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url 2016-03-12 02:32
FREE Romance at Amazon
Forbidden - Book 1 (Star Crossed MC Lovers) - Sierra Rose
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review 2014-08-12 01:57
A short read but decades in it's telling
Sunrise on Kusatsu Harbor - Dan Maloney

Opening line: “I have always loved my wife


Wow, this was one of those short sneaky books that you devour in a day and then can’t stop thinking about. At about 130 pages SUNRISE ON KUSATSU HARBOUR has a huge story to tell and with about 200 more pages it would have made for an epic read. As it stands though it felt rushed and important events that I would love to have read about in greater detail were glazed over. However the narration style almost dictates this as it's the retelling of a story from a third person and the underlying message does still manage to shine thorough.


Sunrise is a frightening, tragic and haunting story of star crossed lovers. Encompassing love and hate, revenge and prejudice but most of all forgiveness. It’s a small book with a big message and a twist at the end that will really leave you wondering. I also think that this book would make for a fantastic movie, regardless I’m just glad I found it.



We begin with a man finding a video tape at a garage sale. Instead of the tape containing the movie he was expecting it instead shows the confession of an older Japanese man. And so our story begins with the writer of this tale telling us Meiko’s story via the video diary. Taking us back to Japan during the 2nd world war where we watch a young couple fall in love and make plans for a promising future together. One fateful day our hero Meiko is called to serve in the army, he pledges his undying love to his girlfriend Tori on Kusatsu beach, vowing to always be true to her and return and get married as soon as Japan wins the war. Meiko then leaves his peaceful village in Hiroshima to help create biological weapons for the war effort.


So, now that we know where they are, we all know what’s coming next and it was very interesting to see life from the other side of the war. On the day the US drops the atomic bomb on Hiroshima, Tori is in Kusatsu harbour, missing her man. The blast knocks her from the beach and into the ocean saving her life. However everyone and everything else she has ever known is now gone. Deciding that she must try to find Meiko, Tori then travels many hundred miles to where he is stationed in Nagasaki only to learn that just the day before Meiko went AWOL and is now trying to find her back in Hiroshima.


That is when the 2nd bomb drops on Nagasaki, leaving Tori alive but horribly burned and disfigured. She is hospitalized for a long time. Meanwhile Meiko has of course not been able to find his true love and can only assume that she is dead. When the Emperor of Japan surrenders Meiko makes his plans for revenge, sailing out of Kusatsu harbour on a boat bound for America. Little does he know that the figure watching from Kusatsu beach is his Tori. As I said this a star crossed lover’s story and our couple cross paths many times before finally meeting again far away and under unusual and fateful circumstances. For such a short read this book is decades in it’s telling with Meiko paying a huge cost for his revenge. Not easily forgotten.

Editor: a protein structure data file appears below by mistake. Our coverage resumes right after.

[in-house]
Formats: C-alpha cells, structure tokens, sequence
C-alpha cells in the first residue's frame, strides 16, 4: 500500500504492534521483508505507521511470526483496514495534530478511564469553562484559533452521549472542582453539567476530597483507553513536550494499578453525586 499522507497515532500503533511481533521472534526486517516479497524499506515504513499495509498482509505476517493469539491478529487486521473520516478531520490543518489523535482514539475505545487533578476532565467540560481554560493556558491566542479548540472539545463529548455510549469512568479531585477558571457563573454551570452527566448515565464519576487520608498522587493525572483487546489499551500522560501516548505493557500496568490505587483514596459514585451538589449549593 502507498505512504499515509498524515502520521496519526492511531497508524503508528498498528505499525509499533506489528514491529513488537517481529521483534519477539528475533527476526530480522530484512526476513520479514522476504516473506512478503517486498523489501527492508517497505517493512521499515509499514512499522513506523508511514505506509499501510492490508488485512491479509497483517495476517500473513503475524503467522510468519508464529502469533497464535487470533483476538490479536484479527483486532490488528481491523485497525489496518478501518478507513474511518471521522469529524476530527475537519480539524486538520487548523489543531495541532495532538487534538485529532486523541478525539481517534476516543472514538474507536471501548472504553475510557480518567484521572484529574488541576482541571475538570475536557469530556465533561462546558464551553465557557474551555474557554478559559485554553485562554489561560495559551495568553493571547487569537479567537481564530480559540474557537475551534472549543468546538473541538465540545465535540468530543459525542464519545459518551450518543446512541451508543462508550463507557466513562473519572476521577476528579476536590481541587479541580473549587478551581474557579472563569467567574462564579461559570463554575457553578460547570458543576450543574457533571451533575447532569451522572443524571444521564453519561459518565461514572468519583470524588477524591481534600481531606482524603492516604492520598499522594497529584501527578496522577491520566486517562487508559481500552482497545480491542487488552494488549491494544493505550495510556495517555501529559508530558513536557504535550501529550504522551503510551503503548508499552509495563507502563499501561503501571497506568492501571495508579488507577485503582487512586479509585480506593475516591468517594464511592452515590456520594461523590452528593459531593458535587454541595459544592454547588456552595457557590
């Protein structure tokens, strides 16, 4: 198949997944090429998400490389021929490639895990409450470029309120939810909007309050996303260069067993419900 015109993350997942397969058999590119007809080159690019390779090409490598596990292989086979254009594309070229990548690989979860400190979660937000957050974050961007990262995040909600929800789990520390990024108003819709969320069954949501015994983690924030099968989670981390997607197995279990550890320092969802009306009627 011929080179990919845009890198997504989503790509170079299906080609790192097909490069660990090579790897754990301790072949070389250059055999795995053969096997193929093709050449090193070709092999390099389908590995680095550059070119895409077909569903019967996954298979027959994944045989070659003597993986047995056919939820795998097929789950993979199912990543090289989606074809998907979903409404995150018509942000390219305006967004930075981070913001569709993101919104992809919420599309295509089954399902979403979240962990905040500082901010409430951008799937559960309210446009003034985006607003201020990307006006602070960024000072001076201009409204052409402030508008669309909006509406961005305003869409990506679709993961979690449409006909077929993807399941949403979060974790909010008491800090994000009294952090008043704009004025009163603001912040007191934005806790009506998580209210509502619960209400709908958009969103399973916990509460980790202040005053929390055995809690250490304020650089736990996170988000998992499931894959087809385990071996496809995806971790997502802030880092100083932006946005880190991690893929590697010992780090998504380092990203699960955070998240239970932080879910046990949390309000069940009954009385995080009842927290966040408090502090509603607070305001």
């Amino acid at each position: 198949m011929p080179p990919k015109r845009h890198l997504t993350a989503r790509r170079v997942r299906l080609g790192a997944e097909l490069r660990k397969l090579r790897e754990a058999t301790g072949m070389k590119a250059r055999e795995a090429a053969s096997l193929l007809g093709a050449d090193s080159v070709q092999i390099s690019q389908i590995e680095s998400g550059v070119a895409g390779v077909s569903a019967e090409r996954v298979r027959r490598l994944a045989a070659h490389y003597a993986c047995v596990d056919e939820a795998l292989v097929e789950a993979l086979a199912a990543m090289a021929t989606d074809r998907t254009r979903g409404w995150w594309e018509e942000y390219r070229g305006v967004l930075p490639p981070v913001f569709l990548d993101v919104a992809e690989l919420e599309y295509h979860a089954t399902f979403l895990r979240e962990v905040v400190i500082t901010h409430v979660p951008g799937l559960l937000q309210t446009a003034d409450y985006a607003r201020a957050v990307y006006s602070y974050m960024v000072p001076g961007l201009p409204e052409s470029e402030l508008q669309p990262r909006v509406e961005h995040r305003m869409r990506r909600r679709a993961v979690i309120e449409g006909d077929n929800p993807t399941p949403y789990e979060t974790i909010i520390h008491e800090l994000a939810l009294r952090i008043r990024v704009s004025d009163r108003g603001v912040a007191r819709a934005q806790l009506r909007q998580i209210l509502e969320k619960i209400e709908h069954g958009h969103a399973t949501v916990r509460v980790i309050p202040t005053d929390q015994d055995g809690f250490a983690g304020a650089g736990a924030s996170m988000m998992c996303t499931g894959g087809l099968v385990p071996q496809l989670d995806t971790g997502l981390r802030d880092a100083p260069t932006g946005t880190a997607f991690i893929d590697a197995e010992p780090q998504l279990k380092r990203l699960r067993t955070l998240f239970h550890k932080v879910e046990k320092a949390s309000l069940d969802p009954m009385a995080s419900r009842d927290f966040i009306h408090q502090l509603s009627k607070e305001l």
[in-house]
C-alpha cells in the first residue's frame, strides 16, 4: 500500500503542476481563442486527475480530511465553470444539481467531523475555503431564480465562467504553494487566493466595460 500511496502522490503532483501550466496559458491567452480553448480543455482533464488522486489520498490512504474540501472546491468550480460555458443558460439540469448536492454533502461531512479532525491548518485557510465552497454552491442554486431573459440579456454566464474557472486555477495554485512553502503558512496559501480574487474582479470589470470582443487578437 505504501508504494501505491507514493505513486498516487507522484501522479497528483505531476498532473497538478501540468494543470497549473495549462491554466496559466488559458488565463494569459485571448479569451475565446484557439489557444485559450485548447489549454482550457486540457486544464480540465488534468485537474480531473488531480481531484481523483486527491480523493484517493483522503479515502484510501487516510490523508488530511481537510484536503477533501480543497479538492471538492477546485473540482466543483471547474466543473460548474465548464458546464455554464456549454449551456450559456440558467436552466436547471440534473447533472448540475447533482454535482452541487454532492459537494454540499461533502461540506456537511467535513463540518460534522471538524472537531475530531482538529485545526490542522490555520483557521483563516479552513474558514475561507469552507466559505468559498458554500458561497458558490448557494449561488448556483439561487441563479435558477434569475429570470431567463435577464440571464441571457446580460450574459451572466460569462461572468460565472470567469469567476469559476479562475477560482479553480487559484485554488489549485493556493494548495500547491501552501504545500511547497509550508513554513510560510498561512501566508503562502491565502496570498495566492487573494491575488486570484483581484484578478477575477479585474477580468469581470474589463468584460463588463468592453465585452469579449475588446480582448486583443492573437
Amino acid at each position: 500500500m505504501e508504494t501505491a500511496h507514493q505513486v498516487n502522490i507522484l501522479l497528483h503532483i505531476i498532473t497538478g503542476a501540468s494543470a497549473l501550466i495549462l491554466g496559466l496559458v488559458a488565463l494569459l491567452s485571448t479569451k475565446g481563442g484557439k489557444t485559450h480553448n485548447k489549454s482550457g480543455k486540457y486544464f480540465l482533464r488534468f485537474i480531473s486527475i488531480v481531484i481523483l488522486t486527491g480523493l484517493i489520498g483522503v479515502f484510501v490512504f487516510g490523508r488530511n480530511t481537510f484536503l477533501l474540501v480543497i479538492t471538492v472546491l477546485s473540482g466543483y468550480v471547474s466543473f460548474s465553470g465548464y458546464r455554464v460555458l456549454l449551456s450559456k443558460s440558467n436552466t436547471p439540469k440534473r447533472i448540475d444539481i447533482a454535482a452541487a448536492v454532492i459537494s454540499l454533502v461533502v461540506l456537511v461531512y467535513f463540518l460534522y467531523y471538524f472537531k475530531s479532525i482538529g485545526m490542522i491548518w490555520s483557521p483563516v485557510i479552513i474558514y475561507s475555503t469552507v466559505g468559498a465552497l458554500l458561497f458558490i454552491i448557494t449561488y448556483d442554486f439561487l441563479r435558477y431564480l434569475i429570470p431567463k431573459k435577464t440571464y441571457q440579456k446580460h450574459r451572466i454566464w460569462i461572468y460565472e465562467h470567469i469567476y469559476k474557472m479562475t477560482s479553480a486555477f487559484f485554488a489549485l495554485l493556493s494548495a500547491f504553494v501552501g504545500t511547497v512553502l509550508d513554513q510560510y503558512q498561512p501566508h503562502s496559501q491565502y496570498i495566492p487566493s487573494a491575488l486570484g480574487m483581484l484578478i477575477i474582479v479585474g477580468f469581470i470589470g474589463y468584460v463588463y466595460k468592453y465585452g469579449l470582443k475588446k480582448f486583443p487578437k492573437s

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review 2013-12-24 14:30
Star-crossed love: The Time Traveller's Wife
The Time Traveler's Wife - Audrey Niffenegger

I'm not going to summarise the story, plenty of other reviews fill their spaces with that. I prefer to share a few thoughts that I have about it.


This is a very bitter-sweet story that at times (especially when the foreshadowing occurs, which it basically does all the time) can be quite a tear-jerker. You just know that it's not going to end that well for these two star-crossed lovers, Claire and Henry, that are constantly brought together and torn apart.


It's a very emotional book, but in the chick-lit sense of the word: I found that it had passages that were a bit too descriptive, a bit too focused on what the characters were wearing and doing at various times, and it made me almost loose interest in it. The phrase "show, don't tell" comes to mind. That is probably why I think that I prefer the movie better than the book (which doesn't happen that often), for it basically showed what the characters were going through and feeling (I have to add that the movie is very, very loyal to the book on a near page-by-page basis) with out too much talk and background flutter, if you know what I mean. If this book had been less descriptive it would have been a much more powerful read, at least for me.


I can imagine that The Time Traveller's Wife is one of those books that you can read over and over again and still get something new out from it, as it's a very layered book, but I don't think that I'm going to pick it up any time soon. I most likely will in the future though, for I did enjoy it immensely in spite of its flaws.


This review is being cross-posted on my blog, Booklikes, GoodReads and LeafMarks.

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